Hiking

Two hikers looking out over the valles.
Hiking the high elevation routes in Valles Caldera reveals excellent views.

NPS

Hiking routes within Valles Caldera range from flat valle strolls to steep climbs. This land has been a private ranch for over 150 years, so the majority of hiking routes follow old logging and ranching roads, passing through open meadows and dense forest, but also areas burned by forest fires. Check with rangers to get up to date trail and weather conditions before heading out. Valles Caldera became public land as a national preserve on July, 25 2000, but on December 19, 2014 became part of the National Park Service.
 

Know Before you Go

  • Any destination beyond the entrance station, which includes most of the hikes, requires a vehicle permit. Permits are limited and available seasonally as conditions allow. Be sure to check the operating hours for the main gate closing times. See the map for more details.
  • At this time, pets are prohibited in the majority of the preserve with the exception of service animals. Dogs are allowed on specially designated trails (La Jara, Valle Grande, and Coyote Call) and must be leashed at all times. Dogs are not permitted in vehicles beyond the main entrance station, which is approximately the first two miles of the main entrance road. The Santa Fe National Forest which surrounds the preserve offers even more hiking options for those with pets.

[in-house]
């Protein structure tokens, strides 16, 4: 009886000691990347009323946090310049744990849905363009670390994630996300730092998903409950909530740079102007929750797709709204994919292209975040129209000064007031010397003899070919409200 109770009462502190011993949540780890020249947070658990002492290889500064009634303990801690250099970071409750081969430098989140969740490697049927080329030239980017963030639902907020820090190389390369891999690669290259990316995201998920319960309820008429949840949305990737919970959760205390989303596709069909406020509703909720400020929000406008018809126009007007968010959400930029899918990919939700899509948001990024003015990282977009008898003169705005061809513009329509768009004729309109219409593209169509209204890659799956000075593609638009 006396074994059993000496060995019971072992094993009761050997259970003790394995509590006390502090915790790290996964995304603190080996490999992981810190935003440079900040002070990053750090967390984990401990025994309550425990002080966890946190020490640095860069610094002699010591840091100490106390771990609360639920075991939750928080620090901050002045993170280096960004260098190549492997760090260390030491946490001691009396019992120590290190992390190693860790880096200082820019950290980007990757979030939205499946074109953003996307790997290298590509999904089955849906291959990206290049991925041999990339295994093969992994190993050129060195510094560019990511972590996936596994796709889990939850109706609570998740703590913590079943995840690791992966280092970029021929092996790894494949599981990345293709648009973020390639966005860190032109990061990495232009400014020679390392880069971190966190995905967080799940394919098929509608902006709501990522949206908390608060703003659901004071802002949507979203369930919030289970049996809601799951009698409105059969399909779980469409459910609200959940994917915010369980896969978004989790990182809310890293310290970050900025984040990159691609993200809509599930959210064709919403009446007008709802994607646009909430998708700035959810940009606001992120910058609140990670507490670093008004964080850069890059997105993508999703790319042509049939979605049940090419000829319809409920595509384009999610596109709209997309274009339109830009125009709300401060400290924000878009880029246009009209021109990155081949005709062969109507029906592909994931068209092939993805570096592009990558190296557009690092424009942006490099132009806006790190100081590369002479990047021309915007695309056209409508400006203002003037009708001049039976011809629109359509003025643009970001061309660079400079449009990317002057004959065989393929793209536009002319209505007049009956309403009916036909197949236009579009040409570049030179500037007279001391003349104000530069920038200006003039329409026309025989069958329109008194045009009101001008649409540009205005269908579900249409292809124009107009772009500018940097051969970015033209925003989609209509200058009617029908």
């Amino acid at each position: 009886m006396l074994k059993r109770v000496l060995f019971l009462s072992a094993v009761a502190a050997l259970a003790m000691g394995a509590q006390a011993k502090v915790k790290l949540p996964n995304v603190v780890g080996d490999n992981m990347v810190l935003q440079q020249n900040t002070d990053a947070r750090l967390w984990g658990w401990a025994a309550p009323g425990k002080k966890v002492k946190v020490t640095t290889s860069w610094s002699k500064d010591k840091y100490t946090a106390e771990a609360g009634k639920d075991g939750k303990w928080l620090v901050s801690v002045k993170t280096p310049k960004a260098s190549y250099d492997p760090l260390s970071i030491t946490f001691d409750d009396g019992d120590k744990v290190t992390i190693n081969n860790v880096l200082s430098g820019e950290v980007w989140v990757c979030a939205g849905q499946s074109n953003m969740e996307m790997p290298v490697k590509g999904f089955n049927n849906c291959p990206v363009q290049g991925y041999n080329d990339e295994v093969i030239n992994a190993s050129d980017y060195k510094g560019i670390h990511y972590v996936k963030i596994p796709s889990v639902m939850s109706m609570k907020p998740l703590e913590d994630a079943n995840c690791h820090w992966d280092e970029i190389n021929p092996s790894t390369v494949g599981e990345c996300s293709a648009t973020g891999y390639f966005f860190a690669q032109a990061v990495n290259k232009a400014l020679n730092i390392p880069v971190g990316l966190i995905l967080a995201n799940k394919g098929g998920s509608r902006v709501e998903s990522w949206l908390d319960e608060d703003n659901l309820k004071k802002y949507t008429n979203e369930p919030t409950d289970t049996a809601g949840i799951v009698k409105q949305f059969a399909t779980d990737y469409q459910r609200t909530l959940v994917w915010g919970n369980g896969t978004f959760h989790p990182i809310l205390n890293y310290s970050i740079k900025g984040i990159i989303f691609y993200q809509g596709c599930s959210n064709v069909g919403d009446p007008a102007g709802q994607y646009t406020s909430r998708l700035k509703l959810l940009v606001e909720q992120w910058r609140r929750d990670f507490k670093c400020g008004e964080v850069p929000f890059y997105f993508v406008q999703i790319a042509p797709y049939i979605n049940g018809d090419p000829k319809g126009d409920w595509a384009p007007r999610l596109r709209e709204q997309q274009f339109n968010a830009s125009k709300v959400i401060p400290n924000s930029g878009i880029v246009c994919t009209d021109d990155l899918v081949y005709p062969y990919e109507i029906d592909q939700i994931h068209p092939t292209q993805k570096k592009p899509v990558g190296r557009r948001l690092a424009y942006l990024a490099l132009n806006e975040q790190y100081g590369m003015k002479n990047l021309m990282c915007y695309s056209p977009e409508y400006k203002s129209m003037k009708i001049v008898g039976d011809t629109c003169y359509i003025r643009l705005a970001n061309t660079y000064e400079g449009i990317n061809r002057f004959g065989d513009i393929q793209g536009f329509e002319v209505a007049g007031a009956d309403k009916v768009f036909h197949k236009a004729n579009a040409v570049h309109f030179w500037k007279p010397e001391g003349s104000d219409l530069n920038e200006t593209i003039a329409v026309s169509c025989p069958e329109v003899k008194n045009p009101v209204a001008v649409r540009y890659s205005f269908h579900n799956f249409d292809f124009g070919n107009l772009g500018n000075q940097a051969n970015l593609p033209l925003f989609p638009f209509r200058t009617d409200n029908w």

• Even on short day hikes, carry your "ten essentials" including maps, compass, and/or GPS, sun protection, clothing layers, illumination with extra batteries, first aid supplies, repair kits and tools, food, water, and emergency shelter.
  • Hunting occurs in some areas of the preserve every spring and fall. Hikers should wear bright colors and use situational awareness during these seasons. Check the dates on the hunting page for more details.
  • Remember, safety is your responsibility. Let a friend or family member know your itinerary.

High Elevation Dangers

Much of Valles Caldera is over 8,000 feet in elevation. Even very fit individuals coming from lower elevations may experience altitude problems. Symptoms include headaches, shortness of breath, insomnia and rapid heartbeat. After a few days your body will have made some physiological adjustments to higher elevations, but full acclimation may take weeks. To minimize symptoms drink plenty of fluids, avoid alcohol, don't skip meals, and get plenty of rest. Ultraviolet light is stronger in the mountains because there is less atmosphere for the sunlight to pass through. Wear sunscreen, a hat, sun glasses and consider wearing a long-sleeved shirt if you are out in the sun for an extended period of time.

Hiking Seasons and Conditions

The summer season runs from approximately May 15–October 31 (conditions permitting), at which time the backcountry is accessible. Most, but not all, routes require a backcountry permit (see individual hike descriptions for more details) and are thus only accessible during summer season. Several trails that do not require a backcountry permit can also be enjoyed in early spring and late fall, and offer possibilities for snowshoeing and cross-country skiing in winter. All routes are well above 8,000 feet in elevation, and many are quite exposed and can be potentially hazardous during monsoon season (generally June–August) due to lightning. It is possible to experience all four seasons in one day, and weather conditions can change rapidly, so be sure to be properly equipped with adequate clothing, including rain gear. This landscape has suffered extensive damage from wildfires, so do not linger when passing through a burned area and do not enter a burned area in high winds. Some routes pass through drainages or dry streambeds (arroyos), which can flood without warning.

Water